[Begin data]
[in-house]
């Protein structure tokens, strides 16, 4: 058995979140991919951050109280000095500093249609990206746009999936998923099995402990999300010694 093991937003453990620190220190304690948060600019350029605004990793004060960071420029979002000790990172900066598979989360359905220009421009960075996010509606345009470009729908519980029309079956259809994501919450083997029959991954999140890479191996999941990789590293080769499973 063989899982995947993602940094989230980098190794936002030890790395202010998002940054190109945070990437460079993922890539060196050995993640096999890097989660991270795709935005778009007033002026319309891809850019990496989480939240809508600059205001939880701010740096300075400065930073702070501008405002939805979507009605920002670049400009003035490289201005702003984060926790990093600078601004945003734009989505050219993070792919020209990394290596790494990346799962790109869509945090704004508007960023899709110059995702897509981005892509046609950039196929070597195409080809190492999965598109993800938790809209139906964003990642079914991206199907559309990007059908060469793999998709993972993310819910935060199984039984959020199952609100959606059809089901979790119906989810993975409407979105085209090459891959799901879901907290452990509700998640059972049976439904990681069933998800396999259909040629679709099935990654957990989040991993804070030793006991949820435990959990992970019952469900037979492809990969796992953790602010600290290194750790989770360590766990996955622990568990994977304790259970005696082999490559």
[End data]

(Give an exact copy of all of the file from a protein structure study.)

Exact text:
[in-house]
């Protein structure tokens, strides 16, 4: 058995979140991919951050109280000095500093249609990206746009999936998923099995402990999300010694 093991937003453990620190220190304690948060600019350029605004990793004060960071420029979002000790990172900066598979989360359905220009421009960075996010509606345009470009729908519980029309079956259809994501919450083997029959991954999140890479191996999941990789590293080769499973 063989899982995947993602940094989230980098190794936002030890790395202010998002940054190109945070990437460079993922890539060196050995993640096999890097989660991270795709935005778009007033002026319309891809850019990496989480939240809508600059205001939880701010740096300075400065930073702070501008405002939805979507009605920002670049400009003035490289201005702003984060926790990093600078601004945003734009989505050219993070792919020209990394290596790494990346799962790109869509945090704004508007960023899709110059995702897509981005892509046609950039196929070597195409080809190492999965598109993800938790809209139906964003990642079914991206199907559309990007059908060469793999998709993972993310819910935060199984039984959020199952609100959606059809089901979790119906989810993975409407979105085209090459891959799901879901907290452990509700998640059972049976439904990681069933998800396999259909040629679709099935990654957990989040991993804070030793006991949820435990959990992970019952469900037979492809990969796992953790602010600290290194750790989770360590766990996955622990568990994977304790259970005696082999490559």